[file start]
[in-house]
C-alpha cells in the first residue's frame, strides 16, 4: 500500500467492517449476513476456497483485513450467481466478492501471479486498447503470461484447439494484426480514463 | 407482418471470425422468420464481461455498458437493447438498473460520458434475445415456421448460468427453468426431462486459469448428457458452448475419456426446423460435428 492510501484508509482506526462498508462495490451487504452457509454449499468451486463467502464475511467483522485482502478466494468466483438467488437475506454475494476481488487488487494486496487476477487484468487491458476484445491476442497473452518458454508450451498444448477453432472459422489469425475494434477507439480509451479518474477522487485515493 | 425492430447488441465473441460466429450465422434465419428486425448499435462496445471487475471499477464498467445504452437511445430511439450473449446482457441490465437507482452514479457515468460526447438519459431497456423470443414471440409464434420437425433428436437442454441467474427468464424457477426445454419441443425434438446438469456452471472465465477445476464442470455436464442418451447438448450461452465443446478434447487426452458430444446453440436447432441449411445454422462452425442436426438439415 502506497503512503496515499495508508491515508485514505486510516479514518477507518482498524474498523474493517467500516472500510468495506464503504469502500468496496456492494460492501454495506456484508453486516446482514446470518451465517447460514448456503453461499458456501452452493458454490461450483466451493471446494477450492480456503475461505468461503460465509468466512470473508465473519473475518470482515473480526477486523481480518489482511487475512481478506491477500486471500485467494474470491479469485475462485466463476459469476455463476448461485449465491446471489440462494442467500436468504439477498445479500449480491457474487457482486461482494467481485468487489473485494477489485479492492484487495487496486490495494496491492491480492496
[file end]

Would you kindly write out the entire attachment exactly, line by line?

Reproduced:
[in-house]
C-alpha cells in the first residue's frame, strides 16, 4: 500500500467492517449476513476456497483485513450467481466478492501471479486498447503470461484447439494484426480514463 | 407482418471470425422468420464481461455498458437493447438498473460520458434475445415456421448460468427453468426431462486459469448428457458452448475419456426446423460435428 492510501484508509482506526462498508462495490451487504452457509454449499468451486463467502464475511467483522485482502478466494468466483438467488437475506454475494476481488487488487494486496487476477487484468487491458476484445491476442497473452518458454508450451498444448477453432472459422489469425475494434477507439480509451479518474477522487485515493 | 425492430447488441465473441460466429450465422434465419428486425448499435462496445471487475471499477464498467445504452437511445430511439450473449446482457441490465437507482452514479457515468460526447438519459431497456423470443414471440409464434420437425433428436437442454441467474427468464424457477426445454419441443425434438446438469456452471472465465477445476464442470455436464442418451447438448450461452465443446478434447487426452458430444446453440436447432441449411445454422462452425442436426438439415 502506497503512503496515499495508508491515508485514505486510516479514518477507518482498524474498523474493517467500516472500510468495506464503504469502500468496496456492494460492501454495506456484508453486516446482514446470518451465517447460514448456503453461499458456501452452493458454490461450483466451493471446494477450492480456503475461505468461503460465509468466512470473508465473519473475518470482515473480526477486523481480518489482511487475512481478506491477500486471500485467494474470491479469485475462485466463476459469476455463476448461485449465491446471489440462494442467500436468504439477498445479500449480491457474487457482486461482494467481485468487489473485494477489485479492492484487495487496486490495494496491492491480492496